Embrace the future: Why I won’t miss inflight beverage cart service
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I love a good inflight drink. There’s nothing better than settling into a business-class seat after a long work day and jetting off into the night with a frosty beer or gin and tonic. It’s the classic start to a holiday for me and many other travellers — some of whom are up in arms about British Airways’ decision to axe the beverage cart on select flights.
That’s right: British Airways will eliminate beverage carts on its short-haul flights. Instead, passengers will need to preorder their favourite drink online or use a mobile app for in-plane ordering. According to the Daily Mail, some BA flyers are calling it a service reduction. BA responded by saying it will help the airline cut down on food waste and aircraft weight.
While I never advocate for a reduction in airline service, I think BA is in the right here. It’s time for beverage carts to go the way of the inflight phone, but not to help the airline. Instead, it’s in the passenger’s best interest for the airline to embrace a contactless future with remote ordering. Here’s why.
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It frees up the centre aisle
We’ve all been there. Shortly after takeoff, the coffee you had at the lounge catches up with you. You need a bathroom — stat — but manage to hold off until you reach cruising altitude.
The seatbelt sign is turned off, you ask your neighbour to move and make your way down the aisle. Only one problem: drink service. The single-aisle A319 that’s whisking you from London to Paris is already small enough, and the beverage cart in front of you isn’t turning around any time soon as it makes its way toward the front of the plane.
I’ve been in this situation a handful of times during my years of travel experience, but it doesn’t have to be this way. By removing the beverage cart and replacing it with a mobile app, we wouldn’t need a cart running up and down the aisle and blocking access to the bathroom. Instead, a flight attendant can simply bring drinks to each row and skip the rows who don’t want a drink.
Further, beverage carts and turbulence don’t mix. Moving to a digital solution would keep passengers out of harm’s way if a plane unexpectedly hits rough air, sending drinks (and possibly the cart) airborne. Keeping this massive hunk of metal out of the aisle is good in more ways than one.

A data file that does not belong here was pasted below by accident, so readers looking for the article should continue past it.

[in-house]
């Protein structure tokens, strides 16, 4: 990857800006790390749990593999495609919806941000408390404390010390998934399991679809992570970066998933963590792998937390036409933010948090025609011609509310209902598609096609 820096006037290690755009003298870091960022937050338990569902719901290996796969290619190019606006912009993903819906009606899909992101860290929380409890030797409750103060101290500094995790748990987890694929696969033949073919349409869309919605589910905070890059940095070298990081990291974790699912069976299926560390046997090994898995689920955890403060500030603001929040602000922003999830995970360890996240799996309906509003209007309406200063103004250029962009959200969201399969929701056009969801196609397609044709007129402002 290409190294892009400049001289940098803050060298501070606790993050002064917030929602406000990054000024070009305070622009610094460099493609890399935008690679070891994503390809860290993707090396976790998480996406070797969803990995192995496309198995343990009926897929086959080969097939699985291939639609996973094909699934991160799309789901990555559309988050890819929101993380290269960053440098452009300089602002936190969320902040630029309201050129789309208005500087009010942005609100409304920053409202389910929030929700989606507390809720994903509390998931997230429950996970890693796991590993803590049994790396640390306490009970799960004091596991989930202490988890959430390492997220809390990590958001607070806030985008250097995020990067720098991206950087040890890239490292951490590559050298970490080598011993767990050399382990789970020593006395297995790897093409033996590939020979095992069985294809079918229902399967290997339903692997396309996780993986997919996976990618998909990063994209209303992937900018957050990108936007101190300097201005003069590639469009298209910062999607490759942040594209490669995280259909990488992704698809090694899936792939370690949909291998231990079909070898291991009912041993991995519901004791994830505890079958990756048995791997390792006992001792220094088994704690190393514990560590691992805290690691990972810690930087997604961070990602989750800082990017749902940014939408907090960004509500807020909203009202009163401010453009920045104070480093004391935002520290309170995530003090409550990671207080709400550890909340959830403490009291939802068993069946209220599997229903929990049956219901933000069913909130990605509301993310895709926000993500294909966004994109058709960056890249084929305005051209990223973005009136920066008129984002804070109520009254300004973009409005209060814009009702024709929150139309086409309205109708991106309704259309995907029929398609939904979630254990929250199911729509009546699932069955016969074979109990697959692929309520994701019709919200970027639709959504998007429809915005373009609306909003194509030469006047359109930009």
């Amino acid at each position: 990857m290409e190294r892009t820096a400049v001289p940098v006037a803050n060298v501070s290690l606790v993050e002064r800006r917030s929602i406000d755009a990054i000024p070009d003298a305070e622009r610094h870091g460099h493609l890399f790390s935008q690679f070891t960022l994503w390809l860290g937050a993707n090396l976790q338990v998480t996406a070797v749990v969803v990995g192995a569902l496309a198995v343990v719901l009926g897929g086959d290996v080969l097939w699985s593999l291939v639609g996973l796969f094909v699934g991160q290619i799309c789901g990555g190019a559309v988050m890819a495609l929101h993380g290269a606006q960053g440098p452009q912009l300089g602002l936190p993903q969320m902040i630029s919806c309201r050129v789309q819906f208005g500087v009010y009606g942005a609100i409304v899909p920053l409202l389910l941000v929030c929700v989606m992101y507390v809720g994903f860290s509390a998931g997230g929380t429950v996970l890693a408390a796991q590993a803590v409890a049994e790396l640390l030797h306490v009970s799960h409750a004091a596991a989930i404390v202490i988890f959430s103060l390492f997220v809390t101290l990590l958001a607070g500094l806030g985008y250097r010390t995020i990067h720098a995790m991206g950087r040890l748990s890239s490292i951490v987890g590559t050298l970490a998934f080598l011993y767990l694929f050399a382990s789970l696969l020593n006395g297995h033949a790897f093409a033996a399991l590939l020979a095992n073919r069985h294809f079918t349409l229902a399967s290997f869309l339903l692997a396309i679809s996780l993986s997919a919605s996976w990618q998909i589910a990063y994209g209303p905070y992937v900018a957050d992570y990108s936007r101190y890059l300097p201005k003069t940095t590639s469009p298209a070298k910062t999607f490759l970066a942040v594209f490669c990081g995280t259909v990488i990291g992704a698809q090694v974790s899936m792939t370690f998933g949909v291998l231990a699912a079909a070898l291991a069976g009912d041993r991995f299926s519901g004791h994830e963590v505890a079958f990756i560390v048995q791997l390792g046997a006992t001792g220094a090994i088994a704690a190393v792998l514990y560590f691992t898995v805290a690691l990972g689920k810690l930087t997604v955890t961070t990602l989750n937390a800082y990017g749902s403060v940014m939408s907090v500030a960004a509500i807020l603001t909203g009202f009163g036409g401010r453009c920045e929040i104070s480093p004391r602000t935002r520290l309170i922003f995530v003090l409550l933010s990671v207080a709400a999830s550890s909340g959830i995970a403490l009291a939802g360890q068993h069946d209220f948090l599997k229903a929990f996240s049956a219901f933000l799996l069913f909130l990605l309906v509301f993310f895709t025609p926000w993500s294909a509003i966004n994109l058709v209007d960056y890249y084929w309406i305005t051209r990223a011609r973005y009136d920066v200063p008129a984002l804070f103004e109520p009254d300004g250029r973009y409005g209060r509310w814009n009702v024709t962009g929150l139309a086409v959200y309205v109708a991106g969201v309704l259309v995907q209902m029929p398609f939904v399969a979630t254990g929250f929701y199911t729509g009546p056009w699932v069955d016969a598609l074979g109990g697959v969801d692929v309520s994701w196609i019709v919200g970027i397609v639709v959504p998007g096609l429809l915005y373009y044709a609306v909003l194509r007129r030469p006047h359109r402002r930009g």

It’s that simple to fix a major pain point — one that many of us will appreciate at some point in the future.
You won’t sleep through drink service
Other times, you get on the plane after a long day and fall asleep mid-way through takeoff. You wake up an hour later craving a cup of tea, only to have missed the beverage cart 20 minutes ago. Now, you have to wait for the flight attendant to finish making their rounds, walk to the back of the plane and ask for it.
This wouldn’t be an issue if all orders were digital. Preordered drinks would simply be left on the snoozing traveller’s tray table. Or, the traveller could order said drink once they’re in the sky. This is a much less frustrating experience than sleeping through the food and beverage service.
It’s a faster, safer ordering process
One thing I liked most about now-defunct Virgin America was the ability to order food and drink from the seatback screen. It made the process of ordering food and beverages feel so much more seamless. Sure, there are aspects of the “human touch” that are lost, but it’s much easier and less confusing to order from a touchscreen.
Plus, this just makes sense in the coronavirus era. Fewer people talking and moving about the cabin is good for all of us. Using your personal device to order and pay for a drink is far safer than speaking to a flight attendant, handing him or her your credit card and then signing on a shared iPad.
In a similar vein, since flight attendants aren’t serving each and every row, they can spend more time on other tasks. I think that this will ultimately lead to faster and more prompt service across the board, as those who want a beverage will get them faster.
We’re headed toward a beverage cart-free world, and I’m all for it. I love a good inflight drink, but look forward to the day I can order it on my iPhone instead of waiting for someone to come around with a cart. It will make the experience faster and safer, all while clearing out the centre aisle for runs to the bathroom.
Feature photo by Sorbis / Shutterstock.com
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